In addition to scaling the tournament trees, there are four minigames here to break up the versus action, each of which is disguised as a tutorial to teach you the finer points of controlling your shots and scoring return aces. They’re all entertaining, but far and away, the best of these is Super Mario Tennis, a little number that finds you whacking the ball at a wall on which screens of the NES version of Super Mario Brothers are scrolling. Not only can you score coins to buy upgrade objects by hitting targets, but it’s also a great way to get a handle on the various types of shots you’ll be deploying in the tournament brackets. Given that your targets are always changing, there’s a built-in incentive to keep trying for higher levels and higher scores.

The game also shines when you go multiplayer, either mixing it up one-on-one or collecting three friends for a local or online doubles match. Playing against human opponents removes some of the chance-shot auto-kill vibe that unbalances the single-player game and also dampens the tendency to spam the AI characters’ signature weaknesses. Put it this way: Chances are good your friends aren’t going to fall for a drop shot up the middle the way Luigi does.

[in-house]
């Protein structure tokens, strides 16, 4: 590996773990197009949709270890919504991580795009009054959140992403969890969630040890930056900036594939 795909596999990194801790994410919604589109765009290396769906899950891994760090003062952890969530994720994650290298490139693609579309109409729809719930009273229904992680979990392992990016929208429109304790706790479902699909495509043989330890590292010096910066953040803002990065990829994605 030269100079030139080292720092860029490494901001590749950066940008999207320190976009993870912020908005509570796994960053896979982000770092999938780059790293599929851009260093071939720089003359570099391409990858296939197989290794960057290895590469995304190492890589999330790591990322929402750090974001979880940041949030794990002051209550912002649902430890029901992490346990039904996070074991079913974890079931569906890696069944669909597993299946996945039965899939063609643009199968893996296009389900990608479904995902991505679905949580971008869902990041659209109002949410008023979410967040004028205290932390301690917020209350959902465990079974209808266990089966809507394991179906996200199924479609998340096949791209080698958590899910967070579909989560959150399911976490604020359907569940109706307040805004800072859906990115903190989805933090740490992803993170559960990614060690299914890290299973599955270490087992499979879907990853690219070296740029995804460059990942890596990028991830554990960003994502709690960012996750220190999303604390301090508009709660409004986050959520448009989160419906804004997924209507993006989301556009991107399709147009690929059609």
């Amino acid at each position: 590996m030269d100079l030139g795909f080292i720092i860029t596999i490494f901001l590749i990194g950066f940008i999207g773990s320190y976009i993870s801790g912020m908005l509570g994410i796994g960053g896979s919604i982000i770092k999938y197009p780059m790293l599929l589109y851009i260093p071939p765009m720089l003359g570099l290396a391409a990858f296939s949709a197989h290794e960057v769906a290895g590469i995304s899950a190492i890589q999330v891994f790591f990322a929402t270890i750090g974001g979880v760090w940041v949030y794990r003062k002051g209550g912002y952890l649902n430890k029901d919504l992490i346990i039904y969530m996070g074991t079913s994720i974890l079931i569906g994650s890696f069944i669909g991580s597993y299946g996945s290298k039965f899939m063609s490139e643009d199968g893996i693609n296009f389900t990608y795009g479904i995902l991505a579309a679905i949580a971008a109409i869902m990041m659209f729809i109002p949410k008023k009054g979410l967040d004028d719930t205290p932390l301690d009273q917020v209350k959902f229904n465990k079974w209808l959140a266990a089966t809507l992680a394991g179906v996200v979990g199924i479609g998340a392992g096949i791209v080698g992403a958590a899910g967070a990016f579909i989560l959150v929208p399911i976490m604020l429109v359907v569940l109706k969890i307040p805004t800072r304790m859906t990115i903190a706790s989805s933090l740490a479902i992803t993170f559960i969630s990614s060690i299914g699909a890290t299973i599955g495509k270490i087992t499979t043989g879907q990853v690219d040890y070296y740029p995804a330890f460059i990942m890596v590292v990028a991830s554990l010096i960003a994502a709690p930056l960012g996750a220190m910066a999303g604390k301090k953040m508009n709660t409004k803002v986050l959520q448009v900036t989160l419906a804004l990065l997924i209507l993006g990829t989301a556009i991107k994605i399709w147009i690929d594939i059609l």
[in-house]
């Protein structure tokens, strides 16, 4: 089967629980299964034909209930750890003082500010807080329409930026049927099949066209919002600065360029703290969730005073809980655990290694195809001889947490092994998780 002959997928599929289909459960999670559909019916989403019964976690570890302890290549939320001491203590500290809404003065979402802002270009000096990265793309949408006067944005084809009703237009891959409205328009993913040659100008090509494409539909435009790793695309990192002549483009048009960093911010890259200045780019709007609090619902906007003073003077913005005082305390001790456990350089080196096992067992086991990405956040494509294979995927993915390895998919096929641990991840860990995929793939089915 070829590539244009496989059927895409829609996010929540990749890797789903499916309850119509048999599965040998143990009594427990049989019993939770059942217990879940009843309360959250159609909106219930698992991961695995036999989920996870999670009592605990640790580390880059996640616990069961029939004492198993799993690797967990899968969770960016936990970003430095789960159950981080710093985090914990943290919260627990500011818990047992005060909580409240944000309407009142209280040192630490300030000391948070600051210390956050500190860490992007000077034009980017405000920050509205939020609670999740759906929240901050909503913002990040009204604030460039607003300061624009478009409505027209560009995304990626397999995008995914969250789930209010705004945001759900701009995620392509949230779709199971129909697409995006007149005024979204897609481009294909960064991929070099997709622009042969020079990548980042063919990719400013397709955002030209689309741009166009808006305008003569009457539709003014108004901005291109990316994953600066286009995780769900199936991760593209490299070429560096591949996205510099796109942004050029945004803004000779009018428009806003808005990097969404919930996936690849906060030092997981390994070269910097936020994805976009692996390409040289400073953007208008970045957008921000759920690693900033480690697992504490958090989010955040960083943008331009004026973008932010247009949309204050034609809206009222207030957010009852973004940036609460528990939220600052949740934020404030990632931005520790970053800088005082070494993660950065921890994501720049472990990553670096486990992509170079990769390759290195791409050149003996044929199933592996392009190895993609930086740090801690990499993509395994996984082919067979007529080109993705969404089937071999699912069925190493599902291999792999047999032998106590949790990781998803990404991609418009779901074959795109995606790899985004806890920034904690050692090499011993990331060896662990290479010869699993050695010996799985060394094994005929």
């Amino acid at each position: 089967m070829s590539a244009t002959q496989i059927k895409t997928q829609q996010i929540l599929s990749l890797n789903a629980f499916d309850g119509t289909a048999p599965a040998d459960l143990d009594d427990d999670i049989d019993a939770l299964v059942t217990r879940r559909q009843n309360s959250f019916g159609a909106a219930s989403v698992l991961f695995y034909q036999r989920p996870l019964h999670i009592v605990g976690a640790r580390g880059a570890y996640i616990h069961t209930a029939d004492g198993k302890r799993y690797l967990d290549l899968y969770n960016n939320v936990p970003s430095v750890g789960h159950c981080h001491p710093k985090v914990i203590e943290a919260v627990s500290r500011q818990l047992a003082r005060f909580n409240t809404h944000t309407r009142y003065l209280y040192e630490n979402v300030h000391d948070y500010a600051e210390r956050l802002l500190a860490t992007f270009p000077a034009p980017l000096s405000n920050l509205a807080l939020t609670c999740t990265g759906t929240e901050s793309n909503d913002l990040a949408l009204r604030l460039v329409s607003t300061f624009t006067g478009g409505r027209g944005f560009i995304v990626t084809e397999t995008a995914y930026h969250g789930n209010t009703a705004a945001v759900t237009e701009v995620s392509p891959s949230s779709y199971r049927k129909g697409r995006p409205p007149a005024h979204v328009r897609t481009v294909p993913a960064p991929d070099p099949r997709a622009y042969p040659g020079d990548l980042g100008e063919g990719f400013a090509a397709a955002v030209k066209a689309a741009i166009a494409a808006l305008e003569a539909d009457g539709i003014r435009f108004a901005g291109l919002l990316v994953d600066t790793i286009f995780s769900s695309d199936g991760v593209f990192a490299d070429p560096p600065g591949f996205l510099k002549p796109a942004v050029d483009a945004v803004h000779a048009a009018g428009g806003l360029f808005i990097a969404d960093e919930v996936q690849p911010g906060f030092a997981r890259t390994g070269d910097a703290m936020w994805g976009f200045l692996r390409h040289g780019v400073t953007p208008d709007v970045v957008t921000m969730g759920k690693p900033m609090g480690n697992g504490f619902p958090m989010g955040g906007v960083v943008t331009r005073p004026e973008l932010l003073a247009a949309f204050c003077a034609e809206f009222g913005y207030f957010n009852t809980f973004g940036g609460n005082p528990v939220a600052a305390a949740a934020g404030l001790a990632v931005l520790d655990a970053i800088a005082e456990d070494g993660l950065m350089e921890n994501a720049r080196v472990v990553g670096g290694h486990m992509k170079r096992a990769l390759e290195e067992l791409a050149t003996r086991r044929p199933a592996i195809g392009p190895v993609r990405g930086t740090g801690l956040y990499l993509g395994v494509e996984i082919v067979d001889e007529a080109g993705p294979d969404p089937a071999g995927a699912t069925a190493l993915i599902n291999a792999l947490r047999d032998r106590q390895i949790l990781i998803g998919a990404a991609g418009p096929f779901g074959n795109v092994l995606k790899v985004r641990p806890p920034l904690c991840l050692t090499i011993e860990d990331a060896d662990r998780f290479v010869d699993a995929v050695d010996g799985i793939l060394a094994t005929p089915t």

Assuming you’re willing to put up with limited gameplay options and don’t mind chasing colored circles around the court, Mario Tennis Open has plenty of fun features to recommend it, especially if you’re playing with friends. Just don’t expect it to monopolize your 3DS card slot.

TryIt

Pros:
+ Pretty presentation
+ Nailing a chance shot slice can make you feel Federer-esque
+ Super Mario Tennis mingame!

Cons:
– Chance shots reduce winning and losing to AI-controlled luck
– Each new control option comes with a significant drawback
– Not a lot of gameplay variety

Game Info:
Platform: Nintendo 3DS
Publisher: Nintendo
Developer: Camelot
Release Date: 5/20/2012
Genre: Sports – Tennis
ESRB Rating: Everyone
Players: 1-4 (local and online)
Source: Review copy provided by publisher

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About the Author

Aaron R. Conklin has been writing about games and games culture for more than 15 years. A former contributor to Computer Games Magazine and Massive Magazine, his writing has appeared on IGN.com and in newspapers and alt-weeklies across the country. Conklin's an unapologetic Minnesota sports fan living in Madison, Wisconsin, home of the Midwest's most underrated gaming vibe.